FDA Set to Authorize Pfizer Vaccine for Adolescents by Subsequent Week

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FDA Set to Authorize Pfizer Vaccine for Adolescents by Next Week

The Food and Drug Administration is preparing to approve the use of the Pfizer-BioNTech Covid-19 vaccine in adolescents ages 12-15 by early next week, according to federal officials familiar with the agency's plans opens the country's vaccination campaign to millions more Americans.

The news is eagerly awaited: Eager parents have been counting down the weeks since Pfizer announced the results of the study in adolescents. This shows that the vaccine is at least as effective in this age group as it is in adults. Vaccinating children is also key to increasing immunity in the population and reducing hospital stays and deaths.

The approval could come as early as the end of this week, according to federal officials, who did not reveal their names because they were not allowed to speak publicly. If so, the Centers for Disease Control and Prevention Advisory Board will likely meet the following day to review the clinical trial data and make recommendations on the use of the vaccine in adolescents.

The clearance would be a major development in the country's vaccination campaign and welcome news for parents looking to protect their children during summer activities and before the start of the next school year.

Pfizer reported a few weeks ago that none of the adolescents in the clinical trial who received the vaccine developed symptomatic infections, a sign of significant protection. The company announced in late March that volunteers produced strong antibody responses and had roughly the same side effects in people aged 16-25.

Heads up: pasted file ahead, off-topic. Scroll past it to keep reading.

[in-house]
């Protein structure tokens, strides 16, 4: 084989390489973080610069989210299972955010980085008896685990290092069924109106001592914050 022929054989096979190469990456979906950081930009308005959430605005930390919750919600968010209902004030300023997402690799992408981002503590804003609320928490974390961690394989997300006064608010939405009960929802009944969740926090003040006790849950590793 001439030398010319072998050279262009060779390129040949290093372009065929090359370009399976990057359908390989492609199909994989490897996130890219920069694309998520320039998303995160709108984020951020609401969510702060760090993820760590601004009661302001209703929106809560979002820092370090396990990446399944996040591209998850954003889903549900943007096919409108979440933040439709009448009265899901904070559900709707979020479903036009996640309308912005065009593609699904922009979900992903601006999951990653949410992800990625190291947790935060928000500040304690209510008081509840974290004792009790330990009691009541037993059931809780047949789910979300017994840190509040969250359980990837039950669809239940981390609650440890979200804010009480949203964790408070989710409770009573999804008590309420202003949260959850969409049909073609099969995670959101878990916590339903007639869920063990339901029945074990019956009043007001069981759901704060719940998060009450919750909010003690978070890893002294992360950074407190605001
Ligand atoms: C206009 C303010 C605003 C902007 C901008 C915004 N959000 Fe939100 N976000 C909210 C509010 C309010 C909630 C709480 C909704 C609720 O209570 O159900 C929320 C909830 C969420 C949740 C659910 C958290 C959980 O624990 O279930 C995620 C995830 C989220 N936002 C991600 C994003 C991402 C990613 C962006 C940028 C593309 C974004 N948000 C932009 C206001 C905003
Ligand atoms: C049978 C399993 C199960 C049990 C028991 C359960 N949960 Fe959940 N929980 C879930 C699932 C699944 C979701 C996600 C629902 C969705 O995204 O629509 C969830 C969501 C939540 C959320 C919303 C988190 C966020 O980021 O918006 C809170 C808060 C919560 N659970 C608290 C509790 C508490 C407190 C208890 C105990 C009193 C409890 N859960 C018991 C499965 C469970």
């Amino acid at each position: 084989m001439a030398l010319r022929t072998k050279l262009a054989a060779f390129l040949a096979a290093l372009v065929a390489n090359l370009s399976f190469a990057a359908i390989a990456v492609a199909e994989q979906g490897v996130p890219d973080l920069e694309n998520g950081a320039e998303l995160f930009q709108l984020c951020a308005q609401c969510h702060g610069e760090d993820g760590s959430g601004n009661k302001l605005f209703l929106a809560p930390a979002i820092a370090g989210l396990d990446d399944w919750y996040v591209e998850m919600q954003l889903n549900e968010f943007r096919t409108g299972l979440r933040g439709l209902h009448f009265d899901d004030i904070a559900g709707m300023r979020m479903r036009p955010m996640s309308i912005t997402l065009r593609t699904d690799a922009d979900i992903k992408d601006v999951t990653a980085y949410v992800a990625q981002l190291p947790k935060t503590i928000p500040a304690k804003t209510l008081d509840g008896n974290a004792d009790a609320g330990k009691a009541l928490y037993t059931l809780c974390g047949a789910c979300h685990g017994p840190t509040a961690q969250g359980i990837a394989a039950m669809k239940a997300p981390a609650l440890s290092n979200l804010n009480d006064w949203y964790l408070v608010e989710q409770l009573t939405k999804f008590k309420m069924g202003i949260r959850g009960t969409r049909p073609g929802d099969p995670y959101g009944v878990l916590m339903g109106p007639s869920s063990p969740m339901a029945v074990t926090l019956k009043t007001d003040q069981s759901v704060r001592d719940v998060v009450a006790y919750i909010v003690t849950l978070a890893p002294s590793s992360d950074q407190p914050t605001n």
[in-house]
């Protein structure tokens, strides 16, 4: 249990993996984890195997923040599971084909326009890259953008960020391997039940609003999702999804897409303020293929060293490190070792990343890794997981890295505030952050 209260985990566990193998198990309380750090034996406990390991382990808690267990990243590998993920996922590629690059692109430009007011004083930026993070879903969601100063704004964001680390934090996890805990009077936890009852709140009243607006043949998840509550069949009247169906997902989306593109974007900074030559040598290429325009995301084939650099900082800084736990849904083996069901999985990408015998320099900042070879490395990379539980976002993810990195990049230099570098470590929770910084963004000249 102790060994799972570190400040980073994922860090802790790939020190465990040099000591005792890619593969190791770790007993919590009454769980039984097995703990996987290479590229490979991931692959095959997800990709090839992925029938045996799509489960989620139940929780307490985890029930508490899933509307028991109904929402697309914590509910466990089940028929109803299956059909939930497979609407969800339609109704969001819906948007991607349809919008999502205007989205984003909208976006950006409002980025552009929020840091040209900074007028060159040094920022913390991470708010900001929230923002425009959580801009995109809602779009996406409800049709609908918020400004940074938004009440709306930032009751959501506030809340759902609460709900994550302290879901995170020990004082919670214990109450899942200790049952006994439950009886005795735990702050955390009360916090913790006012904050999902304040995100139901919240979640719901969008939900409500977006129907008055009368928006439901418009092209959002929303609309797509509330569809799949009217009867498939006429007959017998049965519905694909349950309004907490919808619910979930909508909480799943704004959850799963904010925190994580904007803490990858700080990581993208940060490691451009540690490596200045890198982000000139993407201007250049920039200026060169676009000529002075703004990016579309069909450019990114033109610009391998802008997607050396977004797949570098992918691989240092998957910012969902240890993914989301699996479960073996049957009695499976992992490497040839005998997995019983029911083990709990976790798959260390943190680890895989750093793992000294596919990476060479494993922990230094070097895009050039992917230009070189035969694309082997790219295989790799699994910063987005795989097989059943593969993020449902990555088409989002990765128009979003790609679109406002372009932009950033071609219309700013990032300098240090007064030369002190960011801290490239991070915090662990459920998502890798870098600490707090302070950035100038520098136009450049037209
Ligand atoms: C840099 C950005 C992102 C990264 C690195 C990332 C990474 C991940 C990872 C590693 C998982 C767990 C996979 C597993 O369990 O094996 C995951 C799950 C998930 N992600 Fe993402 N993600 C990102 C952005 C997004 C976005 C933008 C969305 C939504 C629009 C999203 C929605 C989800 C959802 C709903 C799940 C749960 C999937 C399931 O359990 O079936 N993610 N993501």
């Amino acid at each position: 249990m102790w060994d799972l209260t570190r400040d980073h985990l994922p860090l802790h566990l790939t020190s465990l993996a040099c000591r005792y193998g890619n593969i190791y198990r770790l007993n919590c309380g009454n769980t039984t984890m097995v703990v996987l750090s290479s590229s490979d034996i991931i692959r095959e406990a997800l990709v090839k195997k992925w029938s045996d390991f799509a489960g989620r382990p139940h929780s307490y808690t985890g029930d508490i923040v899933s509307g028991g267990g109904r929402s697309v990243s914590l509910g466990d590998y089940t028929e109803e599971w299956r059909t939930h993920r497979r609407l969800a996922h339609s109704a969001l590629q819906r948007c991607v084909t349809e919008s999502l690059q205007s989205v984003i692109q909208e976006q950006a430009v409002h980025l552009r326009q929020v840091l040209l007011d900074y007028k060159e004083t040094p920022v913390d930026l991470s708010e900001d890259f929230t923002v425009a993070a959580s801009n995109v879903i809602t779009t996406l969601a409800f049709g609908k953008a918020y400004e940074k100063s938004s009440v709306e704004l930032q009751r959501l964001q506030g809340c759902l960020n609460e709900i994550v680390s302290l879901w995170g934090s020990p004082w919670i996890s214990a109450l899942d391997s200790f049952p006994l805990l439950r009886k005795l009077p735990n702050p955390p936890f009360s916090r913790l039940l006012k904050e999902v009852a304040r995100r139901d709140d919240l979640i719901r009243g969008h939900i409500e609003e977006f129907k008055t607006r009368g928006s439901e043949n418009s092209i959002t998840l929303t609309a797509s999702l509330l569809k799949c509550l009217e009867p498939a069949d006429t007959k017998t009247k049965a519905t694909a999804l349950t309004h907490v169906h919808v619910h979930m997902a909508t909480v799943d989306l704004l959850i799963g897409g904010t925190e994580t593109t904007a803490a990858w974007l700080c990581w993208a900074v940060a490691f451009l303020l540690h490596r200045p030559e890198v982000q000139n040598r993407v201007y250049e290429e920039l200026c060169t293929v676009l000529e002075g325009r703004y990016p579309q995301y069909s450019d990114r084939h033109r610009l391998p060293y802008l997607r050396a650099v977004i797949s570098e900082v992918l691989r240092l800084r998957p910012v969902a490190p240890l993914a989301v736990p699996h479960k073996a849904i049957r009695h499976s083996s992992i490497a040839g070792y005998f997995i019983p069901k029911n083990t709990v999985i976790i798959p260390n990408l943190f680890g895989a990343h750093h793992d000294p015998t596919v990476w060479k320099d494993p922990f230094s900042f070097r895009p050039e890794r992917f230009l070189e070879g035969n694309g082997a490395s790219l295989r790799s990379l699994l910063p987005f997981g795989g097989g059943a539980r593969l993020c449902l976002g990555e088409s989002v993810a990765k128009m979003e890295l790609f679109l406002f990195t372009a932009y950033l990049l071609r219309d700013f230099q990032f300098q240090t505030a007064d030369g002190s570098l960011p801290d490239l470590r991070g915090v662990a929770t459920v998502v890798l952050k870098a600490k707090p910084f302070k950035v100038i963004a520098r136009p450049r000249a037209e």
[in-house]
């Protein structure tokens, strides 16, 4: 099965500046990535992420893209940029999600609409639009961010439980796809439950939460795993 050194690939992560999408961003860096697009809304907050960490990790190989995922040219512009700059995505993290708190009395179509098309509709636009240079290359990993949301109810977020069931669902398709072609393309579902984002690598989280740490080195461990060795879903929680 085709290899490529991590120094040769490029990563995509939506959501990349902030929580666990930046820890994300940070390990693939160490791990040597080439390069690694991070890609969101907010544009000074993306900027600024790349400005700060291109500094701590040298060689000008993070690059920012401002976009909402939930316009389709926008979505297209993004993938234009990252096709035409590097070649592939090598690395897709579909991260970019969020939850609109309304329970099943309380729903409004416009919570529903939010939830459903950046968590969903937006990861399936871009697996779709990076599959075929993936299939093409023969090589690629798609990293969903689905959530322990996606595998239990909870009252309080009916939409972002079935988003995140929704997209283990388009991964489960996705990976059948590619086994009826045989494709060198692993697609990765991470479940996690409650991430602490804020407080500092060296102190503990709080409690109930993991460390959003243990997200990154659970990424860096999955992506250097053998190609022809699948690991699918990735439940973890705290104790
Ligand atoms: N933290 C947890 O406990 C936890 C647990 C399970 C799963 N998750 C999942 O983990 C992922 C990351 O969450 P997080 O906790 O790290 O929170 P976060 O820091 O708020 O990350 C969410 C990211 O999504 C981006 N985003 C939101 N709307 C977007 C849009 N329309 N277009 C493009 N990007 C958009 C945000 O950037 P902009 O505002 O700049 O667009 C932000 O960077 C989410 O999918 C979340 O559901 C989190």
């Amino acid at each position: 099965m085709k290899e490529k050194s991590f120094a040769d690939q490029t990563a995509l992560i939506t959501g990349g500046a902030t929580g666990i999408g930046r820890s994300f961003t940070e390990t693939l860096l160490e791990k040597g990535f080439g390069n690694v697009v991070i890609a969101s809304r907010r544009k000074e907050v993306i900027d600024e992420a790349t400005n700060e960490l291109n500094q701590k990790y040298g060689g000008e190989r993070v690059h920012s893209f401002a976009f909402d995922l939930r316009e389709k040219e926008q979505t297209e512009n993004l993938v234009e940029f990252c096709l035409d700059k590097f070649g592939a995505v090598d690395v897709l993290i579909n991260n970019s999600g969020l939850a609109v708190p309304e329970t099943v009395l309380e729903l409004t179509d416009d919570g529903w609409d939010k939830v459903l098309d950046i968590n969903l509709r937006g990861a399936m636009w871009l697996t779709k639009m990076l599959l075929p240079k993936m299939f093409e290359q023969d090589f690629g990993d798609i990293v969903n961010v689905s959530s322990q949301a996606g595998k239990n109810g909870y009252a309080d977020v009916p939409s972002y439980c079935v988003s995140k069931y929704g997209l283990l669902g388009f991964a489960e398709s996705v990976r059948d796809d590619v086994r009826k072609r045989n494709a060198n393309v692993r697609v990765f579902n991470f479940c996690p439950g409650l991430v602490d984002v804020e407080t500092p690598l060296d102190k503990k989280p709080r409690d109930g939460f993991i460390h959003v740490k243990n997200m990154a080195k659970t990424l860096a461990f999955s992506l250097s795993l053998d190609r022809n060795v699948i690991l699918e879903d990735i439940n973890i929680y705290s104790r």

Stephanie Caccomo, a spokeswoman for the Food and Drug Administration, said she was unable to comment at the time the agency moved.

"We can assure the public that we are working to look into this request as quickly and transparently as possible," she said.

Over 100 million adults in the country have already been fully vaccinated. However, approval would come in the middle of a delicate and complex venture to reach the 44 percent of adults who previously hesitated or had no access to a shot.

With much of the world demanding an oversupply of US-made vaccines, the use of the Pfizer BioNTech shot in adolescents could also raise questions about whether care should be targeted at an age group that appears to have largely spared a tough battle remains from Covid-19.

"I think we need to have a national and global conversation about the ethics of our vaccinated children, who are at low risk of serious complications from the virus, when there aren't enough vaccines in the world to protect high-risk adults from dying "he said to Jennifer Nuzzo, an epidemiologist at the Johns Hopkins Center for Health Security.

President Biden has come under increasing pressure to give away some of the country's vaccine supply, and even within the federal government, some officials have urged the government to decide soon how much vaccine is needed so the doses don't expire or get shipped to the states and not used. The federal government has bought 700 million doses of three federally approved vaccines to be dispensed before the end of July – well in excess of what would be required for any American.

The country's current vaccine supply is substantial. As of Monday, around 65 million doses had been dispensed but not administered, including 31 million doses of the vaccine from Pfizer-BioNTech, nearly 25 million doses from Moderna, and 10 million doses from Johnson & Johnson, according to the Centers for Disease Control and Prevention. Both Pfizer and Moderna vaccines require two doses.

Dozens of millions more Pfizer BioNTech cans – about three weeks long, according to a federal official – have been made and are in various stages of readiness. They're waiting to go through the final testing before shipping.

Moderna expects results from its own clinical study in adolescents aged 12 to 17 years old soon, followed by results in children aged 6 months to 12 years in the second half of this year.

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